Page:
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Old 12-13-2006, 09:36 PM   #6
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Dropped in to point my finger at the kitchen temperature, but I see that's already been figured out. Since I'm here, I'll comment on the question about a slow rise targeted to match dinner time. Theoretically it could be done, but getting the timing just right would be tricky, for much depends on the precise room temperature.

OTOH, while a single rise might be tricky, I've found that bread dough is quite tolerant of multiple rises. (For me, this has come up mainly because I was distracted by something else and didn't have time at the moment to deal with the bread.) That is, if each time it doubles, you punch down and give a brief knead, you can repeat the cycle at least over the time frame you have in mind. And, if your kitchen is below 70 degrees F (21 C?), it probably won't double more than three times anyway.

Another way to do this, btw, is to prepare the dough the night before (even a couple days before) and place in the fridge; before going to bed, punch down and cover again. Next day (i.e., baking day), take out of the fridge a few hours before baking. After two hours, punch down, shape loaves and put up for the final rise. Bake as usual.
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Old 12-13-2006, 10:51 PM   #7
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Alix, the day I did this bread we did have it with supper, but,it has to sit at least 3 hours to cool down after baking..It's a large 2lb. loaf,..BUT, If you are up early, give it a try for that evening, like I said, I used mine on the same day ..I just had the fun of playing with it all day long Just remember it won't eat you up even though you have to make it in a plastic bucket
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Old 12-14-2006, 01:08 PM   #8
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Aria, thanks for the info on fermentation, I did know that already as I've been baking for 20 years or more.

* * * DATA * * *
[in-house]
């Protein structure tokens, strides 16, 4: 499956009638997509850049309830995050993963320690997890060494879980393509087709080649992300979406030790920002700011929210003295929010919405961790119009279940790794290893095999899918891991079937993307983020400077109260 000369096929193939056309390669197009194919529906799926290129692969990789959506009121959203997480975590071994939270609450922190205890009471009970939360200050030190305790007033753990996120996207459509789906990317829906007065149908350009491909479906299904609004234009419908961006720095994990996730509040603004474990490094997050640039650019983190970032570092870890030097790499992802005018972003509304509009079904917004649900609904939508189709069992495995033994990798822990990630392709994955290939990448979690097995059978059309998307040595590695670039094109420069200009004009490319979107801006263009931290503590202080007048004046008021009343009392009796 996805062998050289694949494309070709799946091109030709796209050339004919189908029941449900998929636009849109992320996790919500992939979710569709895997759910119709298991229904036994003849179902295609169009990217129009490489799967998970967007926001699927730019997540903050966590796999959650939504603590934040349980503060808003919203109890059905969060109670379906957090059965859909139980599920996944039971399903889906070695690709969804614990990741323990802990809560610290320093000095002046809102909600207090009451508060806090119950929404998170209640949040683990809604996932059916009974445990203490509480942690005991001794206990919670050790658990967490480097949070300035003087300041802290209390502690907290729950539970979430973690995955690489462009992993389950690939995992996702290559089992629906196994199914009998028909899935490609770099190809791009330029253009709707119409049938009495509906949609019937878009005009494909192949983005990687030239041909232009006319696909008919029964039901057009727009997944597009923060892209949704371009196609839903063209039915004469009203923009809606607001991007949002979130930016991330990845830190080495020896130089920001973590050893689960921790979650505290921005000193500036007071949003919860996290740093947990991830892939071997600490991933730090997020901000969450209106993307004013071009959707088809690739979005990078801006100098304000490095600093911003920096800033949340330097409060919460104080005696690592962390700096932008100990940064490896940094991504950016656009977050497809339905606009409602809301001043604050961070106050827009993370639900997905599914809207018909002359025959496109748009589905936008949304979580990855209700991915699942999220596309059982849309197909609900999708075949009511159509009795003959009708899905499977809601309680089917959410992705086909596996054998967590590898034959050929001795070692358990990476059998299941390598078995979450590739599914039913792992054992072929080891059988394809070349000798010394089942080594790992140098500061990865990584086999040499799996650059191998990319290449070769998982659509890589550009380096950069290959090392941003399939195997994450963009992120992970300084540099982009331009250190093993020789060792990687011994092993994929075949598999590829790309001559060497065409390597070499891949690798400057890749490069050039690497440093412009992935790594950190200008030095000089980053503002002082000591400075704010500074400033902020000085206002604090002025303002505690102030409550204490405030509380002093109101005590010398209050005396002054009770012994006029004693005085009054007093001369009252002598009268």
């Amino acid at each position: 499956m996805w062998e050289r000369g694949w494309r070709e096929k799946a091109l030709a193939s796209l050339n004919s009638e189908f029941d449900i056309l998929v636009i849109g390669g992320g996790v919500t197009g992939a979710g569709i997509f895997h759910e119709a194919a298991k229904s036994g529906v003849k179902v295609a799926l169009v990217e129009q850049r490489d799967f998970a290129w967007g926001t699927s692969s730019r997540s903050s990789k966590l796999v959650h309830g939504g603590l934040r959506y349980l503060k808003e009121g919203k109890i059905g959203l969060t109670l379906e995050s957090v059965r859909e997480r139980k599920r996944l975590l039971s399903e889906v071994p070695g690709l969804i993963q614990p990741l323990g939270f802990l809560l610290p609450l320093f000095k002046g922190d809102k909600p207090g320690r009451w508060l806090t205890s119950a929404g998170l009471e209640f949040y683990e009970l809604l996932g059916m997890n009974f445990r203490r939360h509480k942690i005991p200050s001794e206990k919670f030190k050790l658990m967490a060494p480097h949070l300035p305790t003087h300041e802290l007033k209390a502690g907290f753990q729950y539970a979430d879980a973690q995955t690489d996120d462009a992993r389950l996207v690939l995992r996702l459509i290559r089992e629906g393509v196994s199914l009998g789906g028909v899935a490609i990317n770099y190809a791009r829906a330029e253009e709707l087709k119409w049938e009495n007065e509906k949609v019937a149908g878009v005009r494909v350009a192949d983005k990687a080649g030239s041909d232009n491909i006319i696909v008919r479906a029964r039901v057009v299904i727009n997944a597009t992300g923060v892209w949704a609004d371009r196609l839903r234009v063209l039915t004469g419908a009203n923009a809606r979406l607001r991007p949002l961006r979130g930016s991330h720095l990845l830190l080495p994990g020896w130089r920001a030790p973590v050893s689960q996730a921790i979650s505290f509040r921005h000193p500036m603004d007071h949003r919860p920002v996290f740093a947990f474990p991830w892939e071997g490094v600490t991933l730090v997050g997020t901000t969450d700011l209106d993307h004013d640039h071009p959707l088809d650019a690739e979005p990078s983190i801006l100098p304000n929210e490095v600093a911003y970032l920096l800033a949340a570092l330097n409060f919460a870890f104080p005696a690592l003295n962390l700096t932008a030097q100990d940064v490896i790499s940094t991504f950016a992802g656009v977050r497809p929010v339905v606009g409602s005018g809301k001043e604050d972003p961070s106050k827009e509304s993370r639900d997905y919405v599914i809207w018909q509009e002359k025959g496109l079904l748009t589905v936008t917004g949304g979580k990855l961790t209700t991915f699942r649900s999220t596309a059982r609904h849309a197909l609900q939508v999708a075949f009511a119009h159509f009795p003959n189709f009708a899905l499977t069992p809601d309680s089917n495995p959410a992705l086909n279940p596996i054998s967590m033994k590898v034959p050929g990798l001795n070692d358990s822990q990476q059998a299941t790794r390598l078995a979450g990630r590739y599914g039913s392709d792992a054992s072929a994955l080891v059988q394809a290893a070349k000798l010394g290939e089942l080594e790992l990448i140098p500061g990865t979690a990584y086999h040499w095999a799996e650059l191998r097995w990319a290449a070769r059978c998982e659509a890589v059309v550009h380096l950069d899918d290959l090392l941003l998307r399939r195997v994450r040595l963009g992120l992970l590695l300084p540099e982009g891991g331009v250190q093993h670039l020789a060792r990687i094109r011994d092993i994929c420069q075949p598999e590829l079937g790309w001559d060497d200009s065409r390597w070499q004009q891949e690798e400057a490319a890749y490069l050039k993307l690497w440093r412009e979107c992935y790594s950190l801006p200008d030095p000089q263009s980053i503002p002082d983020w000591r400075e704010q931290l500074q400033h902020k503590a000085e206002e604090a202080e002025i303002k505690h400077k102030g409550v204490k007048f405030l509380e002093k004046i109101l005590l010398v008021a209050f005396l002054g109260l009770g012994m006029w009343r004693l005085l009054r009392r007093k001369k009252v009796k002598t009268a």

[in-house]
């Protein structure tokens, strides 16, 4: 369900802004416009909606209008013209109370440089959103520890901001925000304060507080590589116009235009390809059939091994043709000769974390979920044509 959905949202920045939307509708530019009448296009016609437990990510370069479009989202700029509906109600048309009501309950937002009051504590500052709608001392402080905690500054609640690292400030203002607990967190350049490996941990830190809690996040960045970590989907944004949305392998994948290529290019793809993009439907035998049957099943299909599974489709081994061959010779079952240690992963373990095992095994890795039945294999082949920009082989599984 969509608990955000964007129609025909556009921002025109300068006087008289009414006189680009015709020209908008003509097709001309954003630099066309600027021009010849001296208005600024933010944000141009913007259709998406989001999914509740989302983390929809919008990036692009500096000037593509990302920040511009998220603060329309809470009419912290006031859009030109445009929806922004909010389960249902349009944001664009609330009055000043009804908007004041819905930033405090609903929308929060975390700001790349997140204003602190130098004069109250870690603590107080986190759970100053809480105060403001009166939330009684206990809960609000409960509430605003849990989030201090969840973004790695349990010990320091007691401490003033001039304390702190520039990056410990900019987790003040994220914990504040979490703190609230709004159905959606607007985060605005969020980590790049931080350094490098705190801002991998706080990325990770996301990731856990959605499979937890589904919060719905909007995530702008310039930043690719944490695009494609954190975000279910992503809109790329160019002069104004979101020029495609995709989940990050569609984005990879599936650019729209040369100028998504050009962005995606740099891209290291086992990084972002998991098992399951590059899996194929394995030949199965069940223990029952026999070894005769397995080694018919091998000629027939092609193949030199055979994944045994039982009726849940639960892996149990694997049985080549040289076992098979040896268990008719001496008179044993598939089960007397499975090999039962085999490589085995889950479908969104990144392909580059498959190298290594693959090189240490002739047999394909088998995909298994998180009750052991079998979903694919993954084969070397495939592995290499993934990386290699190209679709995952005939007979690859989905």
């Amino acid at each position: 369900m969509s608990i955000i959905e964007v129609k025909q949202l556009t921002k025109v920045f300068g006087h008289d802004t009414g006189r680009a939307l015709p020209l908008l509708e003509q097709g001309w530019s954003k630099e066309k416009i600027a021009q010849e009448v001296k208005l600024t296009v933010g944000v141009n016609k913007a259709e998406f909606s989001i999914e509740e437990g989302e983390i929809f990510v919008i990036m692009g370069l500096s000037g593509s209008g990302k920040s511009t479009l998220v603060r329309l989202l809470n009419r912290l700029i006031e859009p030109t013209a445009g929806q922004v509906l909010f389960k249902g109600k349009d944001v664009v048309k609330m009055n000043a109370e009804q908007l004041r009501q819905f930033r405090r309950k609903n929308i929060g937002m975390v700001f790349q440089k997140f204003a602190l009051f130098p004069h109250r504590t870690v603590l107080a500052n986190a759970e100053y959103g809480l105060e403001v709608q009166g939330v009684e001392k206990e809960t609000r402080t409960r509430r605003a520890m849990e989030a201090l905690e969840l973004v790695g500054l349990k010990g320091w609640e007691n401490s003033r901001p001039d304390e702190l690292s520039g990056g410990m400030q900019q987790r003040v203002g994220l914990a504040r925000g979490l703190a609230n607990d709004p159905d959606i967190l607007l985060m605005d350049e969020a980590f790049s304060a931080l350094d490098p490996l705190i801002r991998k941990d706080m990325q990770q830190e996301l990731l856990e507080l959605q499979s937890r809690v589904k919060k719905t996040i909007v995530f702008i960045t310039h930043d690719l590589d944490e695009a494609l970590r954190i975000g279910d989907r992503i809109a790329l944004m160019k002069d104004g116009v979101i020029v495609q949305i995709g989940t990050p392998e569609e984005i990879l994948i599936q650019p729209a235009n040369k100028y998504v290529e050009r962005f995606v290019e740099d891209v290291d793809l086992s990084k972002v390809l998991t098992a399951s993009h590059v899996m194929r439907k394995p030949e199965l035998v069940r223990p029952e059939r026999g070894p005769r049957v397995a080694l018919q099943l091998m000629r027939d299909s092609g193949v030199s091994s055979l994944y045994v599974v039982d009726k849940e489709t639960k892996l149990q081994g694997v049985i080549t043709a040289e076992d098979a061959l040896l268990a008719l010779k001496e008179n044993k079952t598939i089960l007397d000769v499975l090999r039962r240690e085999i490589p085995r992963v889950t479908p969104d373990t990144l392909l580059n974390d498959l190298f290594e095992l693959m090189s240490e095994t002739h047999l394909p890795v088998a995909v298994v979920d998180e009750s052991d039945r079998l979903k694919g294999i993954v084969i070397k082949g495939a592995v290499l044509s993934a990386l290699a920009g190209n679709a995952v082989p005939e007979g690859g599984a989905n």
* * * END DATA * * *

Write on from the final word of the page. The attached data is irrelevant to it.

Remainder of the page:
Pbear42, thanks for the info on double and triple rising. I've not been adventurous enough to allow several rises. And our house is generally kept a bit on the chilly side (68) as I'm rather prone to being hot.

kadesma, *whining* Does it HAVE to sit for 3 hours???? Dang it, I have just enough time to try your recipe if it doesn't have to sit. PHOOEY! I think I'm going to try it now anyway. LOL.

While I have your attention, what temp can I proof at without killing the yeast? As I mentioned I usually put the dough in my oven to proof after I turn the oven off. Can I proof at 150 or is that too hot?
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Old 12-14-2006, 01:29 PM   #9
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Quote:
Originally Posted by Alix
While I have your attention, what temp can I proof at without killing the yeast? As I mentioned I usually put the dough in my oven to proof after I turn the oven off. Can I proof at 150 or is that too hot?
Alix, I don't think 150 will work. I've heard that about 80F is optimum. I came across this site on the topic of Proofbox temperatures, heat flow in ovens. It says in part:
Quote:
The results in loaf volume are instructive, as seen in the table ("Loaf Volume at Various Proofing Temperatures"). It was reported that as proof temperatures increased the crumb grain and texture of the bread declined in quality.
Now, I'm not smart enough to fully understand everything here, but notice in the chart the steadily decreasing volume in cubic centimeters as the proofing temperature increases. The chart only goes to 125F.

Edit: Forgot to include the link. Sorry, it's added now.
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Old 12-14-2006, 01:35 PM   #10